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Kiplinger (/ˈkɪplɪŋər/ KIP-ling-ər) is a Washington, D.C.-based publisher of business forecasts and personal finance advice, available in print and online (Kiplinger.com). Kiplinger Washington Editors, Inc., is a closely held company managed for more than eight decades by three generations of the Kiplinger family.[1]

Contents

HistoryEdit

W. M. Kiplinger (1891–1967),[2] a former AP economics reporter, founded the eponymous DC-company in 1920.[1] With his son Austin H. Kiplinger (1918–2015) he co-founded Kipliner Newsletters. Grandson Knight A. Kiplinger continues the dynasty.

ProductsEdit

Its best-known publications are The Kiplinger Letter, a weekly business and economic forecasting periodical for people in management, and the monthly Kiplinger's Personal Finance magazine.

Kiplinger also provides custom publishing services to a variety of companies and associations.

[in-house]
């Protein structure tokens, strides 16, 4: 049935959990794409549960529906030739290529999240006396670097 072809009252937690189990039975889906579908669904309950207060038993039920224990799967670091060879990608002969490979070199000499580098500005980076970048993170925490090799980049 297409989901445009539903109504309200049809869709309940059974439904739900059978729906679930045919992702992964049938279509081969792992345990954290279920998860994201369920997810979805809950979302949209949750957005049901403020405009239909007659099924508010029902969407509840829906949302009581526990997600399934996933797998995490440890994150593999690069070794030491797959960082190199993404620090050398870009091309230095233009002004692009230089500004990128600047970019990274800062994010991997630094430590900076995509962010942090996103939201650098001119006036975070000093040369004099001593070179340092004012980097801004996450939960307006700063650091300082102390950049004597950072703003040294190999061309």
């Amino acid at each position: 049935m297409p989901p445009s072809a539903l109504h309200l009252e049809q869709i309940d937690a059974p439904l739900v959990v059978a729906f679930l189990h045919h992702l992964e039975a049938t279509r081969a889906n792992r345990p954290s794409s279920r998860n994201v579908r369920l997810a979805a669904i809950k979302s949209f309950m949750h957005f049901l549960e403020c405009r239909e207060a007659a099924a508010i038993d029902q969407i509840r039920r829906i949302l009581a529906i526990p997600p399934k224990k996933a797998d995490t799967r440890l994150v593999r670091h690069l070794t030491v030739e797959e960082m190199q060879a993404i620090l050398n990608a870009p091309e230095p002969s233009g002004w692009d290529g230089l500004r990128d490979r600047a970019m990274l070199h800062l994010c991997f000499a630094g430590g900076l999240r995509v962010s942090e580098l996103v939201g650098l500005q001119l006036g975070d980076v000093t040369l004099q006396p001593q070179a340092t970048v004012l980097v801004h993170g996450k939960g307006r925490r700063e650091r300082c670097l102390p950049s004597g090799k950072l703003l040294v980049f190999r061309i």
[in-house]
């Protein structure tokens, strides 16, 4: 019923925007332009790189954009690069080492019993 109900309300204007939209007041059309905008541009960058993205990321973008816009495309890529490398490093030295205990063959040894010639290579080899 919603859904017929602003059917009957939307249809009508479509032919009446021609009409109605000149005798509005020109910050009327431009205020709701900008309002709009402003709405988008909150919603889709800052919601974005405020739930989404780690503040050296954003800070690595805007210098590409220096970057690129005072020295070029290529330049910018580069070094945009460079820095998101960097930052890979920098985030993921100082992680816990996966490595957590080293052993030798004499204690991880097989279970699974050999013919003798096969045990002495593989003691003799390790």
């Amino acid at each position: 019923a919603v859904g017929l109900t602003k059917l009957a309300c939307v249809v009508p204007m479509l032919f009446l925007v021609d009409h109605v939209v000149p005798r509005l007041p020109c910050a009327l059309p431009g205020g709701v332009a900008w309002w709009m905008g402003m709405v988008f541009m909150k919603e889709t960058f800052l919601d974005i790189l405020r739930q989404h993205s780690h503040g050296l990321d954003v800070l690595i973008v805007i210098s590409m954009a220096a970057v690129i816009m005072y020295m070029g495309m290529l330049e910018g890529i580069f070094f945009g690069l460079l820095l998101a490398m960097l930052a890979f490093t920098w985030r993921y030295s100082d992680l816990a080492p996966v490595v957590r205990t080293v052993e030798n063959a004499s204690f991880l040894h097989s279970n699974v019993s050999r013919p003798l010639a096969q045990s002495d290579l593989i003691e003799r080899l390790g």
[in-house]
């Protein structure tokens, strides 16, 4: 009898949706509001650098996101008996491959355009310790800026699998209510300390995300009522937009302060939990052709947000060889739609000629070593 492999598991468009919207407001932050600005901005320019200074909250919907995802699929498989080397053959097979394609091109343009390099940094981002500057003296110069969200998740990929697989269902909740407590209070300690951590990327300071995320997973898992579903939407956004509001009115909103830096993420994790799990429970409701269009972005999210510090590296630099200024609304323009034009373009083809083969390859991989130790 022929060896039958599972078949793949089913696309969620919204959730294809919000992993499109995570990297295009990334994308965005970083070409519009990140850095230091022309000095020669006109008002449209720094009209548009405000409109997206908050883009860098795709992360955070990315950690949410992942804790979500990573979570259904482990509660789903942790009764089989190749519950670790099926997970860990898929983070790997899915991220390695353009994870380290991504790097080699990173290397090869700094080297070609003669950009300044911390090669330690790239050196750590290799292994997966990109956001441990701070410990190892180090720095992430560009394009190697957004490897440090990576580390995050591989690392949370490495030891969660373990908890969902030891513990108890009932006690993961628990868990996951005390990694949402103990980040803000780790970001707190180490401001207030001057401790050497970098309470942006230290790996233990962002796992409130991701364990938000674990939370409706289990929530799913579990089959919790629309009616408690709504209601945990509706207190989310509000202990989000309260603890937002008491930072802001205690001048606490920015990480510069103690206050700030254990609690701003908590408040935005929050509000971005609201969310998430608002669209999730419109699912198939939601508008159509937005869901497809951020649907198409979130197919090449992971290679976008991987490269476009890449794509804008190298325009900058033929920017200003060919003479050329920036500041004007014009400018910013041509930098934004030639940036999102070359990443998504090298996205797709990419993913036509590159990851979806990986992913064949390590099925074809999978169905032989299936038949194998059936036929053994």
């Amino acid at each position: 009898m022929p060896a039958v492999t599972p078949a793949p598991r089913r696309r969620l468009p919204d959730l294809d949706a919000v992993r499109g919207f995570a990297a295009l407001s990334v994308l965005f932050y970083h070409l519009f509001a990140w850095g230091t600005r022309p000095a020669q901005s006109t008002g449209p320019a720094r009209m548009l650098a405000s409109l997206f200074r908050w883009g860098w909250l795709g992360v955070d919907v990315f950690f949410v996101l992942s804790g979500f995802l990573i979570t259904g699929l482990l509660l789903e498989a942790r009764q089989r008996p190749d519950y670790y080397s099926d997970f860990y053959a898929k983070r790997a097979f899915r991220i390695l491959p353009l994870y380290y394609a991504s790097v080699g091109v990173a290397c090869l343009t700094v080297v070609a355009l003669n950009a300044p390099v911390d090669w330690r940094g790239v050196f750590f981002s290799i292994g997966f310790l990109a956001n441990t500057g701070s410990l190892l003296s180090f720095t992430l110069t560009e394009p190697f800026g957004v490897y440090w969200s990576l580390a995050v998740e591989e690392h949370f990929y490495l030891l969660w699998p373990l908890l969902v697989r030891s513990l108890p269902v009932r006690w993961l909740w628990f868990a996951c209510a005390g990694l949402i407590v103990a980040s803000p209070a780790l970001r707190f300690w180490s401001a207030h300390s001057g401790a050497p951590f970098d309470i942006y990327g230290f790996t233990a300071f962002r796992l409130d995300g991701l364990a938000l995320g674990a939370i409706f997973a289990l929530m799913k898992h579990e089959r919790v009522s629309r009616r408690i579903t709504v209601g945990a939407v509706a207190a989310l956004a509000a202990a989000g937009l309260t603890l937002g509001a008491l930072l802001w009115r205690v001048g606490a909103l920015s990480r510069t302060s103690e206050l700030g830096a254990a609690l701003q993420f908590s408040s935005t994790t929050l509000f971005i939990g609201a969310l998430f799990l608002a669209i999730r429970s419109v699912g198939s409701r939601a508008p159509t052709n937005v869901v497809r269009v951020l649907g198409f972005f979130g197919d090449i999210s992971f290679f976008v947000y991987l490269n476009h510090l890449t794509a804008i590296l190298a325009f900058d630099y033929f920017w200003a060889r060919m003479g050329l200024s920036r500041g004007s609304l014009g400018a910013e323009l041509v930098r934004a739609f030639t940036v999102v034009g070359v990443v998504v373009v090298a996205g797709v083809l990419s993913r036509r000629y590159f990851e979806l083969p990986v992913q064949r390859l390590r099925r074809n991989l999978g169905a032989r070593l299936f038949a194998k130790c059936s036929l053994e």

Kiplinger answers the queries of its readers as a regular feature of their subscriptions, filling requests for additional information on any subject its publications covers, by phone, mail or email.

The company-co-branded Kiplinger's CA-Simply Money software offers "pop-up advice from Kiplinger's."[3]

The Kiplinger LetterEdit

The Kiplinger Letter is a four page weekly that tries to alert its clients to what is likely to happen in business and the economy, legislation and regulation in Washington and the state, demographics, technology, world affairs, politics and investing.

Launched in 1923, The Kiplinger Letter pioneered a terse, colloquial writing style in which the key points of each topic are underscored for easy scanning. In a technique W. M. Kiplinger devised and dubbed "sweep-line," each line of copy—the full width of the page—ends in hard punctuation (a period or comma) at the right margin, not breaking awkwardly to wrap around to the next line.[citation needed]